From problem-solving at work to relating to spouses and children, clear communication is important in so many areas of our lives. However, when we’re trying to develop our communication chops, we tend to neglect to focus on nonverbal communication skills.
This is a huge mistake, as what we do with our bodies, and the faces we make when interacting with others, are just as important—if not more—than the words we say.
Here are five simple ways to improve the way you communicate nonverbally.
1. Work on your eye contact
If you don’t make eye contact, it can seem as though you’re uninterested, or worse, trying to hide something. On the other hand, forcing an unnatural amount of eye contact can seem intimidating, confrontational, or creepy to some. Eye contact should therefore not mimic the staring contests you had as a child.
Experts recommend making periods of eye contact last for several seconds, with breaks of the same length in between.
2. Keep your body relaxed, open, and fairly still
This means a number of things. Avoid crossing your arms in front of you, as this can appear defensive or disinterested. Fidgety movements like tapping your foot or wringing your hands can give off signals of nervousness, impatience, or a lack of confidence. Slouching, also, can make you seem disinterested, tired, or unengaged.
The best posture to take is one that is attentive, yet relaxed. This means different things for different bodies, but a typical way to convey this is to keep your neck and head held high, your shoulders relaxed, and your arms and hands by your side or resting in your lap.
3. Watch your tone of voice
Oftentimes, your tone of voice conveys more than the actual words you use. Consider sarcasm, where we say the opposite of what we mean, but our tone gives away our true meaning. Our tone can show enthusiasm, interest, and openness, or disinterest, frustration and anger.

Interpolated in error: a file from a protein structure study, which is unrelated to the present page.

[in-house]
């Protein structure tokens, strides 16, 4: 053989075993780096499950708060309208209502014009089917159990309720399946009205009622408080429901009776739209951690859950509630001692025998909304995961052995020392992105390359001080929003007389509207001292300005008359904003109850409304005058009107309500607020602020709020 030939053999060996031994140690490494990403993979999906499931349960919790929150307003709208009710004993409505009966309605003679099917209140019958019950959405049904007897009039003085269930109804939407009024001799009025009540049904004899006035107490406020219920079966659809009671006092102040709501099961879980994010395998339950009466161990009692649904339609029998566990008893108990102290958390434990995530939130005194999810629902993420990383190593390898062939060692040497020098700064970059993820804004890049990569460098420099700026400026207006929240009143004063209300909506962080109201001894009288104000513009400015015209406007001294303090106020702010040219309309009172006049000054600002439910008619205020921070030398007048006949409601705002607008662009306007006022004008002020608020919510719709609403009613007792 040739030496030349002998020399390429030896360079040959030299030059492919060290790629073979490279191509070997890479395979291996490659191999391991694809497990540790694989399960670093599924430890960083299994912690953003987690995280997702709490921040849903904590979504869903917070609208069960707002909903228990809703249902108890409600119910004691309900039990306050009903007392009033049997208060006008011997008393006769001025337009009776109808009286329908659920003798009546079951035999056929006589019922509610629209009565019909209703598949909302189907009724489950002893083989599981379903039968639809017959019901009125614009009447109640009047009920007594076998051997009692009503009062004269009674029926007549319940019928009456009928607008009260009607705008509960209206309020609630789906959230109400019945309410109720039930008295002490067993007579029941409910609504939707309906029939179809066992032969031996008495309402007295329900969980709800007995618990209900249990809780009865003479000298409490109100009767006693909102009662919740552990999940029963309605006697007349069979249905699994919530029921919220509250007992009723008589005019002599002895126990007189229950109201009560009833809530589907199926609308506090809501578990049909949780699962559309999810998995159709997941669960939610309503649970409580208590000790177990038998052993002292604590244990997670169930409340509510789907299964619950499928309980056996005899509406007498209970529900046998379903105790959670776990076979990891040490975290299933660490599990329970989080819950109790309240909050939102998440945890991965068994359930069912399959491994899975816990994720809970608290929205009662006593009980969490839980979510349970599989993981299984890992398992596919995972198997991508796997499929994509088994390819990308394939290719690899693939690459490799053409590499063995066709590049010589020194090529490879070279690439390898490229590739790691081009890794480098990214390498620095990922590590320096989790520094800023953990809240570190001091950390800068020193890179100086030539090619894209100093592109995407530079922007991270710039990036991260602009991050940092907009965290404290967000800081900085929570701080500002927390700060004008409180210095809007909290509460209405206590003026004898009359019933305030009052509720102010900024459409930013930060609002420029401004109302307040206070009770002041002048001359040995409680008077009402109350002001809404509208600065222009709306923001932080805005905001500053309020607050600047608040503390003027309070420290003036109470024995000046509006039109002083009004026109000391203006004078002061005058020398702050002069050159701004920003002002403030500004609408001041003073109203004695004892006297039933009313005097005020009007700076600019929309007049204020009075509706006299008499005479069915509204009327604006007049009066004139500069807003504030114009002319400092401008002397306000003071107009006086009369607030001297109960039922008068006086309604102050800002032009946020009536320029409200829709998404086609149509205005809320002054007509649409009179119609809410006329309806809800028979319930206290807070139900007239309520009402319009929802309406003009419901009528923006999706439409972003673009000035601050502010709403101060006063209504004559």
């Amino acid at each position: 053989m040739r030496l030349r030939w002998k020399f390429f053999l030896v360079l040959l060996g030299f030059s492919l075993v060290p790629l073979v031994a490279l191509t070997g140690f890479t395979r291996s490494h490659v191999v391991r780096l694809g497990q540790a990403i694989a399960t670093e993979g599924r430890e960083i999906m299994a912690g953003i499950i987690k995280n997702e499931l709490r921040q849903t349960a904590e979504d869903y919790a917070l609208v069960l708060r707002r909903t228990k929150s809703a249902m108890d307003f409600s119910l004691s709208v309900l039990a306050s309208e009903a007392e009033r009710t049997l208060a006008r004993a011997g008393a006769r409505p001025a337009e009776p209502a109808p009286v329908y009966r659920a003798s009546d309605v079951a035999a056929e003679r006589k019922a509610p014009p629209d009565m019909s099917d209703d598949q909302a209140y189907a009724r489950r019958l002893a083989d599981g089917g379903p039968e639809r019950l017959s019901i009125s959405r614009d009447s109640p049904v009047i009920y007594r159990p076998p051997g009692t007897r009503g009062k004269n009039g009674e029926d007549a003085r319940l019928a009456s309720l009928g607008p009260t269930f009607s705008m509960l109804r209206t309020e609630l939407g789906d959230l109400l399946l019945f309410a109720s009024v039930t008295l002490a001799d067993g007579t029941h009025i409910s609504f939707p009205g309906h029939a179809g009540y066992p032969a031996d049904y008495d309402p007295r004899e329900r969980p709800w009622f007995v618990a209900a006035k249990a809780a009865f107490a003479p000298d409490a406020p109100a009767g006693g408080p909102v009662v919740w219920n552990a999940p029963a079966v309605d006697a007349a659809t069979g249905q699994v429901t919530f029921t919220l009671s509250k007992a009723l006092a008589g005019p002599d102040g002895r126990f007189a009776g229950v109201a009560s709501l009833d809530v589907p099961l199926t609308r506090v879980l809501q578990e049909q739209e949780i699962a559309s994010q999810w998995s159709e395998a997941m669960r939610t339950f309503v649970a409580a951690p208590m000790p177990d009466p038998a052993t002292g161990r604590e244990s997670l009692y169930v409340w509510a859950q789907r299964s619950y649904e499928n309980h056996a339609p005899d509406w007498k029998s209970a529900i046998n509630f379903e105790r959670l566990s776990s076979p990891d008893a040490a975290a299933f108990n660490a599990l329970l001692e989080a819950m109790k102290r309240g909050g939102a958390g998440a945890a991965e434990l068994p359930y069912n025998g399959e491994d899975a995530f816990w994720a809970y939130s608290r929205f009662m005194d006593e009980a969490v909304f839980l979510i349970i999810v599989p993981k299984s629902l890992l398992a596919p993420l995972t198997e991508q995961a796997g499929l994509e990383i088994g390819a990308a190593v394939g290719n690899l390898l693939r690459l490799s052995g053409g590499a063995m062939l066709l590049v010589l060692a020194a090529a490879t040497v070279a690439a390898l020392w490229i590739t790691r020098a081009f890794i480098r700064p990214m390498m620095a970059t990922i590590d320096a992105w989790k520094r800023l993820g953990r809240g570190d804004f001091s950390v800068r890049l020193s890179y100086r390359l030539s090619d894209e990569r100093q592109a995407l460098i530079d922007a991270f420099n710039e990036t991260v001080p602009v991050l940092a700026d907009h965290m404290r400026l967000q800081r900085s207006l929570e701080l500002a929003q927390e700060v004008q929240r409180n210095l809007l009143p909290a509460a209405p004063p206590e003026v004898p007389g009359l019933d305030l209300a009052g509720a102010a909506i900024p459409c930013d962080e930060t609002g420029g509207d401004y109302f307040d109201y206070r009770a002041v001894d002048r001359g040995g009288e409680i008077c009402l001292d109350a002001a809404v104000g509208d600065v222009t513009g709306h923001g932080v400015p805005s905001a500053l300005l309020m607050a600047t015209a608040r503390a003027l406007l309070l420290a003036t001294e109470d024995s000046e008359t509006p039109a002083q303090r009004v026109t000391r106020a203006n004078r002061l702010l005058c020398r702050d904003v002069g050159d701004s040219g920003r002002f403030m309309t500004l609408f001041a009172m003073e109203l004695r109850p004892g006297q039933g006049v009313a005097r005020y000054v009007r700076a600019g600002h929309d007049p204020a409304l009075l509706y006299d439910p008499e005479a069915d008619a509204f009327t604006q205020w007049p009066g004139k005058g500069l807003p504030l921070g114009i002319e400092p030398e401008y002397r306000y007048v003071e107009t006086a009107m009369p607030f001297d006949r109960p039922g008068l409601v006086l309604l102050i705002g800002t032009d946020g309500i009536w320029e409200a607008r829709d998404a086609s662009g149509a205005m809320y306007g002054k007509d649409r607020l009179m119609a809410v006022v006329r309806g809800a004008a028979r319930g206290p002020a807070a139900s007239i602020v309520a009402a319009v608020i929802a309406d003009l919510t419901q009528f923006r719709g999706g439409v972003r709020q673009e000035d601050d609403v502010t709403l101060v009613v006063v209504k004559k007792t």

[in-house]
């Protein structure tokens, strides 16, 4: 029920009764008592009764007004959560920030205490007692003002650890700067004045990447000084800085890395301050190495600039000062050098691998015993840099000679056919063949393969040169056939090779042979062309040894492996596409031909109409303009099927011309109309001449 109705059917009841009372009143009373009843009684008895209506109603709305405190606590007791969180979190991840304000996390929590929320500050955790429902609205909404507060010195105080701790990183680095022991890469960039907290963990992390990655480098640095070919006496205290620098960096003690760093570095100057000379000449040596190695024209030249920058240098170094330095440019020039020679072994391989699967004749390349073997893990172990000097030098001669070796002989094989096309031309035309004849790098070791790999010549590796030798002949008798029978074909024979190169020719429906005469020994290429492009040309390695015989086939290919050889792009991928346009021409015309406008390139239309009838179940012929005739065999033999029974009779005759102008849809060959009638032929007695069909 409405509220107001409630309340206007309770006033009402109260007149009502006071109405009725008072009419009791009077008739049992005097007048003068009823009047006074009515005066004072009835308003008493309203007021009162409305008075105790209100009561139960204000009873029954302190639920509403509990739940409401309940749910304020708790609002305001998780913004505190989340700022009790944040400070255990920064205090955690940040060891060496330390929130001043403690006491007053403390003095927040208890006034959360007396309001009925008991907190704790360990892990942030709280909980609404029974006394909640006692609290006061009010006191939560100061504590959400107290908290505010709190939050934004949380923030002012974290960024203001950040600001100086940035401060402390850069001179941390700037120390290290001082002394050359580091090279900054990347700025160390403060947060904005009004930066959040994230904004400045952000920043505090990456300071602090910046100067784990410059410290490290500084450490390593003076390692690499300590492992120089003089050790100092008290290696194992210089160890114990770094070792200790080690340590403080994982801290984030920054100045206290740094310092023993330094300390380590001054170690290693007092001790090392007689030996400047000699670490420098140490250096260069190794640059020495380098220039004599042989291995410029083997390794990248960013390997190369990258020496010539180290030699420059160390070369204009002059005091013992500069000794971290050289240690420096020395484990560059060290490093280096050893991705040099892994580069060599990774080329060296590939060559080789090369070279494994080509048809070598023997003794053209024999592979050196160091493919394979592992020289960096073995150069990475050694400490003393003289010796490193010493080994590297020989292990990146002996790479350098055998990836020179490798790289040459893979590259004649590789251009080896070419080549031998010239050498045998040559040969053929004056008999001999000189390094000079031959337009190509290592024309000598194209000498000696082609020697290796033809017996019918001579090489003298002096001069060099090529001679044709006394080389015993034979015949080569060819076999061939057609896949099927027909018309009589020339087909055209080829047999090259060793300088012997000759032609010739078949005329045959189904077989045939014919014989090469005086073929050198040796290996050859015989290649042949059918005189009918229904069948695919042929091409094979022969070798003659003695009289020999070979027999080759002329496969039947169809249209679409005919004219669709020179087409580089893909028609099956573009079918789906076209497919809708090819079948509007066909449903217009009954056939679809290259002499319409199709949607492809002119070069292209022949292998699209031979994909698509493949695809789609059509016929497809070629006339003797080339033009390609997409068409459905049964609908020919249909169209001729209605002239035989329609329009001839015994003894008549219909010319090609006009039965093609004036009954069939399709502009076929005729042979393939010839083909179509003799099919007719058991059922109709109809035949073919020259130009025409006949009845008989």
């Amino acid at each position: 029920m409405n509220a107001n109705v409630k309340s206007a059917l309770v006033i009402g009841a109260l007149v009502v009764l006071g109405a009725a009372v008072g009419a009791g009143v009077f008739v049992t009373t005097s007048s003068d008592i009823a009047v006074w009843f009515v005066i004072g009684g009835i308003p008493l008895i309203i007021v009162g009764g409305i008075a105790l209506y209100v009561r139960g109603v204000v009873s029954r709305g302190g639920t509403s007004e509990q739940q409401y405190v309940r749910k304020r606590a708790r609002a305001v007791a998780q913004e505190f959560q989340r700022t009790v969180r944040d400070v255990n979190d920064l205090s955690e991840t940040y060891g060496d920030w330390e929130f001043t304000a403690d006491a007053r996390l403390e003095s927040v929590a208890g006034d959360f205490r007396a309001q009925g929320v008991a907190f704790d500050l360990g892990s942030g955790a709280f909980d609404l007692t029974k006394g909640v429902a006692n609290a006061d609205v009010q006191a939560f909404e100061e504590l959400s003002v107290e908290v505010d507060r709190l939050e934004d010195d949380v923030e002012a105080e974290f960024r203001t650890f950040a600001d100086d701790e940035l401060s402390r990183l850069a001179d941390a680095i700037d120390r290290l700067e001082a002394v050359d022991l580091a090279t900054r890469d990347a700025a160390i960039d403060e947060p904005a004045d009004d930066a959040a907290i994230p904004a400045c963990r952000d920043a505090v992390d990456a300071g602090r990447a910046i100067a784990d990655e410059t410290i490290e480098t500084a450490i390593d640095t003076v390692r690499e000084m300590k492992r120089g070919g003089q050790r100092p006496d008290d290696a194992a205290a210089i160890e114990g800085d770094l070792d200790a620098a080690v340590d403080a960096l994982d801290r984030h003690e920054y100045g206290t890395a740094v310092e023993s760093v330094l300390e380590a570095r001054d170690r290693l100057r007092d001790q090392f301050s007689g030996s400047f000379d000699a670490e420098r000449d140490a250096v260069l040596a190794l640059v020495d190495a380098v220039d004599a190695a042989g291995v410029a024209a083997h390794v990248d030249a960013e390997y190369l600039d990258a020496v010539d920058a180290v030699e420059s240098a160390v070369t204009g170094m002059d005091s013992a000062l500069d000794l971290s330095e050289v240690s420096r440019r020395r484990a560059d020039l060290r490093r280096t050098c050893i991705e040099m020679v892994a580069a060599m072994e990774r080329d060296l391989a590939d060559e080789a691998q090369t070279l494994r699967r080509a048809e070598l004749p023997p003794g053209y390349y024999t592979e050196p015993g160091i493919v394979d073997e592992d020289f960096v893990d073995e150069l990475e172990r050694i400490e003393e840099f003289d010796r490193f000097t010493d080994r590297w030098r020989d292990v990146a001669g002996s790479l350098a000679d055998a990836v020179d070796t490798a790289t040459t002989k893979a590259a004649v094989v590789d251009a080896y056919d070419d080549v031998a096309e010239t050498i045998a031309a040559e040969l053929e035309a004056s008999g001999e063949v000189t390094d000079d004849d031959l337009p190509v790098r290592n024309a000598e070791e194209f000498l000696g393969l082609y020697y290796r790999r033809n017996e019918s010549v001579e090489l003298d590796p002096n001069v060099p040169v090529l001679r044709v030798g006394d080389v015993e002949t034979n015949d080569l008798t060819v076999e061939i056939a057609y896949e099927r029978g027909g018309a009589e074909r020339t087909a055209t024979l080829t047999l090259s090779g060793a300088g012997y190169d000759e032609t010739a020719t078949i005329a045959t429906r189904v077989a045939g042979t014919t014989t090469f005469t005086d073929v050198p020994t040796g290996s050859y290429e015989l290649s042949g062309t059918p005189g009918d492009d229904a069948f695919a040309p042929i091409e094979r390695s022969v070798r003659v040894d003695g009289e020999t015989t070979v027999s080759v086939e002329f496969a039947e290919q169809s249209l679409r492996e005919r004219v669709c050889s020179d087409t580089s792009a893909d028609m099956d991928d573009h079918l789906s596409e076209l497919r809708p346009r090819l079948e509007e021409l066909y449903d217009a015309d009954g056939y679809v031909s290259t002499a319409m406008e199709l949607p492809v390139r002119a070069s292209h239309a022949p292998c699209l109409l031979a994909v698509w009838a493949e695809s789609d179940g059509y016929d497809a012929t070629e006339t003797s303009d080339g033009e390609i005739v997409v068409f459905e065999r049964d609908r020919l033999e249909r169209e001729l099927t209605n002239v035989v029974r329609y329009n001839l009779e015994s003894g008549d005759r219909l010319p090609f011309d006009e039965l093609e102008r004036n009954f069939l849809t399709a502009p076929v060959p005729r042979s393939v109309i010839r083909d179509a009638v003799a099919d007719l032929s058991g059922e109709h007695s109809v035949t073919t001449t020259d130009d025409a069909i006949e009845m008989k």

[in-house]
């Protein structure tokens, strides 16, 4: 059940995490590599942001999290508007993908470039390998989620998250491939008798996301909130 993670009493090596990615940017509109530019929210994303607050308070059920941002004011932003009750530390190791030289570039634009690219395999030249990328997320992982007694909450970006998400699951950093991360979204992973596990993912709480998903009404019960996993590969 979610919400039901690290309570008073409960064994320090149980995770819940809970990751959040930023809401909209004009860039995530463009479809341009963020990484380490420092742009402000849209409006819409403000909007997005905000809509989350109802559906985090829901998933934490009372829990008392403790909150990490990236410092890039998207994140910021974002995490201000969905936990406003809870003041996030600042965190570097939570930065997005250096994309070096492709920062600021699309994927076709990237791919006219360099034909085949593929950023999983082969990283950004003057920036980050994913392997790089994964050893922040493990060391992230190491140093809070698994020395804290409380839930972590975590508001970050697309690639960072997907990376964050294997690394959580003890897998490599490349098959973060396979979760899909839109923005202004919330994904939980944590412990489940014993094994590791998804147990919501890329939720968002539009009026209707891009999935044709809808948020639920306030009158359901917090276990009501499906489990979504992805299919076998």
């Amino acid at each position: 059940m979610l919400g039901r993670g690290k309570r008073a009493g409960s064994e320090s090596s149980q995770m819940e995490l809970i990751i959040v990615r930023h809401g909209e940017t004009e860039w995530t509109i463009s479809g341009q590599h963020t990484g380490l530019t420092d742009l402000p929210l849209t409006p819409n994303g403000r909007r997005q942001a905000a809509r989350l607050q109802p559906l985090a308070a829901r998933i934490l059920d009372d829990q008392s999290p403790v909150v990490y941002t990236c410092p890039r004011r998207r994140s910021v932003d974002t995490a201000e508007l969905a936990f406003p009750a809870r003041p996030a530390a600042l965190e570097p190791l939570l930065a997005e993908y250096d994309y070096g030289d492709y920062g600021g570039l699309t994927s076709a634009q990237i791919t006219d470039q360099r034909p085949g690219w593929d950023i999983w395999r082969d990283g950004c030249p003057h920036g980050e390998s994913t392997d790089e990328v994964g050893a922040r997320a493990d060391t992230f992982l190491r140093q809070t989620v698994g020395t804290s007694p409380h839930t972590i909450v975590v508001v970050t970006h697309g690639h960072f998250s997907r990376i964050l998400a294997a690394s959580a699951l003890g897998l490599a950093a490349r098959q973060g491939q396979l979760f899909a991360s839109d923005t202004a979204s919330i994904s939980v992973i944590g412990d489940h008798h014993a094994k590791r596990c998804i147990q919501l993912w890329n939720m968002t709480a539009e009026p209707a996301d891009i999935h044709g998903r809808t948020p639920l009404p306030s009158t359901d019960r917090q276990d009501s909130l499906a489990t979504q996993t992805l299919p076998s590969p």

This one can be more difficult to monitor than body language, so start playing with your tone, and see how people respond to you, or record yourself to see how you might sound to others.
4. Face your partner
You wouldn’t give a speech with your back or side to an audience, and we really shouldn’t do this in our day-to-day conversations either. Communicating face to face, with your body facing your conversation partner’s, shows the other person that you are interested and engaged, and also gives you more opportunities to read their nonverbal signals, such as facial expressions and body language.
It’s almost a cliché now, but that’s because it’s always true. If you want to seem more approachable and open to communication, smiling—genuinely—is the key. This is especially important if your conversation is becoming contentious or controversial.
Your smile will allow the person you’re talking to relax and stay open to the discussion at hand, rather than devolve into using defensive or combative language.
Some people seem to naturally communicate effectively non-verbally. While we think that these people are naturally more ‘intuitive,’ or interpersonally skilled, than ourselves, the truth is that this way of communicating is a skill that can be developed over time. The only way to do it is to practice!
-The Alternative Daily